Payment in lieu of notice — elements?

Q&A

Payment in lieu of notice — elements?

An employer may choose to pay out an employee‘s notice on termination of employment rather than have the employee work out the notice. What are the elements that should be taken into account when calculating payment in lieu of notice?

WantToReadMore

Get unlimited access to all of our content.

An employer may choose to pay out an employee‘s notice on termination of employment rather than have the employee work out the notice. What are the elements that should be taken into account when calculating payment in lieu of notice?

This question was recently sent to our editorial team.

Q  Because of a downturn in our business, we have decided to make a number of positions redundant.

We have been through the consultation process with the affected employees and have indicated when the redundancies will occur.

However, because some positions involve direct contact with our customers, we intend to terminate these employees without notice, paying them the equivalent amount in lieu of notice.

The last time redundancies occurred (prior to Fair Work), the company had to pay all amounts as if the employee had worked out the relevant notice period.

Has the amount to be paid to an employee in lieu of notice of termination changed with the Fair Work Act 2009 and the National Employment Standards (NES)?

A  Under the Fair Work Act (s117(2)), each employee must be paid for the hours they would have worked during that period, at their ‘full rate of pay’ (s18).

Full rate of pay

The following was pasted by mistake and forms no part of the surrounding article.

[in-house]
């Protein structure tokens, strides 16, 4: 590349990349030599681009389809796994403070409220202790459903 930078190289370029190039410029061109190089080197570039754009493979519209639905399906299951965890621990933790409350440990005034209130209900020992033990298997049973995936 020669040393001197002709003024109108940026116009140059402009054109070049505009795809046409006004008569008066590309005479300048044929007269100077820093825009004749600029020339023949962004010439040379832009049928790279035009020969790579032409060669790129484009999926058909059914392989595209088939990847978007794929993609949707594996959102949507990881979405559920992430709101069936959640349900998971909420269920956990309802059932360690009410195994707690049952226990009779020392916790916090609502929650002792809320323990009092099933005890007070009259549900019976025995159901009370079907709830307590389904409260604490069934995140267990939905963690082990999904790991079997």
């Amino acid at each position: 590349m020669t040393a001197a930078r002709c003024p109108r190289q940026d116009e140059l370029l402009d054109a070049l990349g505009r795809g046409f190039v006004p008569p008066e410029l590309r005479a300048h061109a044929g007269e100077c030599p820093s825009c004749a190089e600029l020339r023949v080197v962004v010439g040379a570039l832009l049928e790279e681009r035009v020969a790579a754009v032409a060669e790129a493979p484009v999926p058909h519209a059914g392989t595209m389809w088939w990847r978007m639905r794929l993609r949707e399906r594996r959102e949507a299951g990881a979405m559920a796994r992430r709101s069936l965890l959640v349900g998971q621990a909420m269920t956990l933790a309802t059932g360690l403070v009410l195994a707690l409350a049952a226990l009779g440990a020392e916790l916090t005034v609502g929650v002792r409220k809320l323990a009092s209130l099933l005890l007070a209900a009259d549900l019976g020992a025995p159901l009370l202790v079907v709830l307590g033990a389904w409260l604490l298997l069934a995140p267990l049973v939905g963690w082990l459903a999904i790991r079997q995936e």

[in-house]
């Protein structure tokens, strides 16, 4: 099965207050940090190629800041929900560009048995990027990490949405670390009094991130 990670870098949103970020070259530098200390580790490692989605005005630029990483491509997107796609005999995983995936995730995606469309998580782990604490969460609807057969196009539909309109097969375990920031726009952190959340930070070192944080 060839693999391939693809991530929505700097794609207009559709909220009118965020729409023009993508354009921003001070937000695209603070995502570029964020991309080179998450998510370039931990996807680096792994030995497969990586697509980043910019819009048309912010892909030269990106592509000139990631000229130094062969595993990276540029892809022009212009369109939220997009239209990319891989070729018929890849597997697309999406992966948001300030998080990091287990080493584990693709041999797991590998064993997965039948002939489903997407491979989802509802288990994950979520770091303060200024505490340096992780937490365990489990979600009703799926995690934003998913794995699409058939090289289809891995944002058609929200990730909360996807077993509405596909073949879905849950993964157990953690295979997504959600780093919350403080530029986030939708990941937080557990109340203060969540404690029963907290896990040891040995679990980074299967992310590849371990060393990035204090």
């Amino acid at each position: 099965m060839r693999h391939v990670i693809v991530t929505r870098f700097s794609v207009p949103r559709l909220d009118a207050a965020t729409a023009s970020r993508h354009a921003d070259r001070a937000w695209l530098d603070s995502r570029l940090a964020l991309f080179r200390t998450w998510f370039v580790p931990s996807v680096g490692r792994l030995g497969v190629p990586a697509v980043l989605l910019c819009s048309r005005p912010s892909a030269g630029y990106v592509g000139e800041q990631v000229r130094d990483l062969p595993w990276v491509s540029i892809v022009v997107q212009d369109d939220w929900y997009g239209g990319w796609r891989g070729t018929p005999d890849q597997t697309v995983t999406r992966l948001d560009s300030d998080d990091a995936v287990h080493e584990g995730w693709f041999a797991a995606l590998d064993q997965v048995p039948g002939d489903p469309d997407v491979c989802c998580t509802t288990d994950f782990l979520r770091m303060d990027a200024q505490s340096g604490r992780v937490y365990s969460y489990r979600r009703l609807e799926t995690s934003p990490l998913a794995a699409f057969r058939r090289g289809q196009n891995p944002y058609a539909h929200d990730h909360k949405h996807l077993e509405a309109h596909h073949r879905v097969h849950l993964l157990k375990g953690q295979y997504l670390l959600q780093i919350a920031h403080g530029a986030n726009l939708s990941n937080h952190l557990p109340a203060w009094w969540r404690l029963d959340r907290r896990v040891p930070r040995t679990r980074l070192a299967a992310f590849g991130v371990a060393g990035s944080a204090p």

‘Full rate of pay’ means the employee’s ordinary rate of pay including:
  • incentive-based payments and bonuses
  • loadings
  • monetary allowances
  • overtime or penalty rates
  • any other separately identifiable amounts.

The intention is to impose an obligation on the employer to pay either to (or for the benefit of or on behalf of) the employee, everything the employee would have been entitled to be paid had the period of notice been worked.

This would include superannuation contributions an employer would otherwise have been required to make, on behalf of the employee, to a superannuation fund.

It would also include amounts payable to an employee that the employee has agreed to under a permissible salary sacrifice arrangement, and include overtime rostered that would have been worked during the notice period.

SG legislation 

The Australian Tax Office has a superannuation ruling (SGR 2009/2) that includes payment in lieu of notice as part of ordinary time earnings for the purposes of calculating the Superannuation Guarantee (SG).
 


Need more help with people management?  
 
Australian Business Consulting and Solutions has a dedicated team of HR experts who can assist you with your specific people management issues and problems. If you would like a free and obligation-free initial assessment of what you require in terms of professional assistance, you can obtain more information from our website
 
Post details